Plane that led Normandy invasion discovered, restored

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Plane that led Normandy invasion discovered, restored
Plane that led Normandy invasion discovered, restored

OSHKOSH, Wis. (AP) – A plane that led the invasion of Normandy during World War II has been saved from a junkyard and carefully restored in Wisconsin.

The C-47, called “That’s All, Brother,” carried the first paratroopers who stormed the beaches of Normandy. The aircraft led the more than 800 other C-47s also carrying paratroopers.

WLUK-TV says the plane was lost for 70 years and was accidentally discovered by an Air Force historian at the Basler Turbo Conversions junkyard in Oshkosh in 2015. The group, Commemorative Air Force, started a campaign to restore the aircraft. Employees at Basler have spent more than 22,000 hours restoring “That’s All, Brother” to former glory.

Their hope is to fly the aircraft over Normandy in 2019 for the 75th anniversary of D-Day.

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Information from: WLUK-TV, http://www.fox11online.com

In this Thursday, Dec. 14, 2017, workers help at restoring a C-47 called “That’s All, Brother,” at Basler Turbo Conversions in Oshkosh, Wis. The plane, which was lost for 70 years and accidentally discovered by an Air Force historian at the Basler junkyard, carried the first paratroopers who stormed the beaches of Normandy during World War II. The group, Commemorative Air Force, started a campaign to restore the relic with hopes to fly the aircraft over Normandy in 2019 for the 75th anniversary of D-Day.(WLUK/Alex Ronallo, via AP)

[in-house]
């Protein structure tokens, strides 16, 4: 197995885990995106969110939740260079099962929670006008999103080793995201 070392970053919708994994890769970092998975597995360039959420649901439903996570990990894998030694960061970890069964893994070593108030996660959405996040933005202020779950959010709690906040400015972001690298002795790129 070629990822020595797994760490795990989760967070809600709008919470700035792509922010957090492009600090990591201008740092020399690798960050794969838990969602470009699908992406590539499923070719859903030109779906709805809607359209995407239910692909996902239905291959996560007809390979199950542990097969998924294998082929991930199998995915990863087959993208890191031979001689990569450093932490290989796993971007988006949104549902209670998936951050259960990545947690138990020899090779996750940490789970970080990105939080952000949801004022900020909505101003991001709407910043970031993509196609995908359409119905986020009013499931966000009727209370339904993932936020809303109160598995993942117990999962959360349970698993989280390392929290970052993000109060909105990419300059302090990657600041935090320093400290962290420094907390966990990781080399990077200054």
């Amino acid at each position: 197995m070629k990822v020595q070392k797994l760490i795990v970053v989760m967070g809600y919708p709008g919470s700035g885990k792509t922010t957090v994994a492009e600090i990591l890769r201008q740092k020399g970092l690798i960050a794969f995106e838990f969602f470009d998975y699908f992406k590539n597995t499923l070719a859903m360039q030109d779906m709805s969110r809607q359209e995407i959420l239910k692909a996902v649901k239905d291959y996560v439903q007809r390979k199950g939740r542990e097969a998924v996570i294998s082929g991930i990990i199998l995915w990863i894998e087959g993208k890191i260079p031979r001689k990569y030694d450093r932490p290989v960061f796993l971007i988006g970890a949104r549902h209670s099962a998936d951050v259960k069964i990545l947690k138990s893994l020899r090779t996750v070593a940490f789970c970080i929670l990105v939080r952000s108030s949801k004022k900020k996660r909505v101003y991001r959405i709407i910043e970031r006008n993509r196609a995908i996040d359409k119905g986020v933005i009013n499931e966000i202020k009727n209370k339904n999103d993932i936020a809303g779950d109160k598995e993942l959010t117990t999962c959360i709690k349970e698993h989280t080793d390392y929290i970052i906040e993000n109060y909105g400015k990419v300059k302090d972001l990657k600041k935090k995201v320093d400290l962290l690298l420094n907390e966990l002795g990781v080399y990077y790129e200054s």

This Thursday, Dec. 14, 2017, photo shows a C-47 called “That’s All, Brother,” that was discovered and currently being restored at Basler Turbo Conversions in Oshkosh, Wis. The plane carried the first paratroopers who stormed the beaches of Normandy during World War II. The group, Commemorative Air Force, started a campaign to restore the relic with hopes to fly the aircraft over Normandy in 2019 for the 75th anniversary of D-Day.(WLUK/Alex Ronallo, via AP)
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